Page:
The end of the year has arrived — faster than ever!

You’ve changed over the past twelve months. You are a different person now than you were in January. This is the perfect time to update your LinkedIn profile.

Take a few minutes to log into LinkedIn and visit the Edit Profile page, read through your profile and see whether it still describes you.

You can update your profile to move things around, change them or get rid of them if they’re no longer accurate or relevant.

It’s a very good idea to update your LinkedIn profile at least once a year, or more often if things are changing in your work or career. *I think the same is true for updating your resume. Every year it’s a good idea to update these very important documents that you use to either apply for a job or use to get recruited. 

Here are five ways to update your LinkedIn profile before January first:

1. Update your headline

2. Update your Summary

3. Update your Skills, Projects, etc.

4. Enhance your profile with media

5. Grab your unique profile URL if you haven’t already

Your headline is one of the few parts of your profile a LinkedIn user will see when they conduct a search on the LinkedIn user database and your profile is one of the search results.

Your headline is critical because it tells a visitor to your page — or someone who sees your name  and headline in a list of search results — how to think about you.

It is understandable that people tie themselves up in knots trying to come up with the perfect LinkedIn headline. Don’t worry about finding the pitch-perfect headline right now – the end of the year is stressful enough on its own.

For now, choose a LinkedIn headline that more or less captures what you do professionally or how you want to be seen professionally by people who don’t know you.

Here are some LinkedIn headline ideas:

1. Controller for Growing Businesses

2. Art Director and Print/Web Graphic Designer

3. 2017 Marketing Grad Seeking Entry-Level Role

You can use your headline to announce that you’re job-hunting if you aren’t working right now.

You can think about LinkedIn headline over a few days or weeks and change it whenever you want.

Personal branding is hard. Sometimes a good friend can be your best branding partner. Your friend will tell you how your friends and colleagues see you. Our friends often know us better than we know ourselves. *Look on LinkedIn for people who are working in the industry or have the job title that you’re looking for and see what headlines they are using. Many people have their job title, which doesn’t always describe what exactly it is that you do for work. Use descriptive words that make you more marketable during your job search.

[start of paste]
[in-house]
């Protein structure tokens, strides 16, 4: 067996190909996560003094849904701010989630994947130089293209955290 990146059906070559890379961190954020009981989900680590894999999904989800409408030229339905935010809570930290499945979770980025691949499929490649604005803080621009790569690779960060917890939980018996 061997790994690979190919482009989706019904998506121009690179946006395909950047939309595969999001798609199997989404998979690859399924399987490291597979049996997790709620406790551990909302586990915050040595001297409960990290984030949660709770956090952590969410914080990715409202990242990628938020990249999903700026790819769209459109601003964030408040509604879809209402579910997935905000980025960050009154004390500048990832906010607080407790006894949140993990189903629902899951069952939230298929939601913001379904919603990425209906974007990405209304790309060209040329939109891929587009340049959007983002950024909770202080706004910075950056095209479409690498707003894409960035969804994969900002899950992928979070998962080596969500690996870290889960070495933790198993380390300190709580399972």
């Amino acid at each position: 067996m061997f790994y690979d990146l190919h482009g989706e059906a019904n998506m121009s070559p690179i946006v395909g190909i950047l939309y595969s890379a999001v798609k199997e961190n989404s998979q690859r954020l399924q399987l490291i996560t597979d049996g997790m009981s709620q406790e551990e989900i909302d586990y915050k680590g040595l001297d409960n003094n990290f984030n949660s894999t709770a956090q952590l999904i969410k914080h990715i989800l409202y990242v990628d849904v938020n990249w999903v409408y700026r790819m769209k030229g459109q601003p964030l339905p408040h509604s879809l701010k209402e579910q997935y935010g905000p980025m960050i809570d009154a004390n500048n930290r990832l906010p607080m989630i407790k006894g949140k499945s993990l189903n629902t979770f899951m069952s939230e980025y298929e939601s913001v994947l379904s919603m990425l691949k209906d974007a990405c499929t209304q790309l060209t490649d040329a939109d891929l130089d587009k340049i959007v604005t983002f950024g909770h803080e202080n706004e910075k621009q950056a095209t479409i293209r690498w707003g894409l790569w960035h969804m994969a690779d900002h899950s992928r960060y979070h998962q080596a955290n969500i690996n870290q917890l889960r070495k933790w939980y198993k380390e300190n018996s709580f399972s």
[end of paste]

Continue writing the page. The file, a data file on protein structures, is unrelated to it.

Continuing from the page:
Next on our update list is your LinkedIn Summary. You can write your Summary in paragraph form. Your Summary tells the story of you as a working person. It can be simple or complex. Here’s an example:

I’m a Public Relations person who loves to get the word out about exciting products and services. I’ve gotten my employers and clients covered by CNN, the Chicago Tribune and the Wall Street Journal.

You can decide how long or short your Summary will be.

Take this opportunity to update your Summary with your 2016 projects, learning and accomplishments.

If you can’t remember what you accomplished or learned in 2016, that’s a reminder to get a journal and start keeping track of your triumphs next year. *I have an “accomplishments document” that I try to update monthly with everything that I’ve done that month, including volunteering, conferences and everything to do with my job. I open my Outlook Calendar and start writing based on some general topics that are relevant to my type of work. This document makes updating my resume and LinkedIn profile easier. It also helps when going into a job interview, I have my most important accomplishments at the forefront of my mind when I’m talking with the hiring manager. 

If you read through your LinkedIn Summary and can’t see any way to change it based on your 2016 adventures, you may want to ask yourself why your job still deserves you.

The right job gives you continual learning. That is all you will ever have to sell employers and/or clients.

After updating your Summary you will scroll down through your LinkedIn profile to read what you’re currently saying about yourself in the many LinkedIn fields and categories.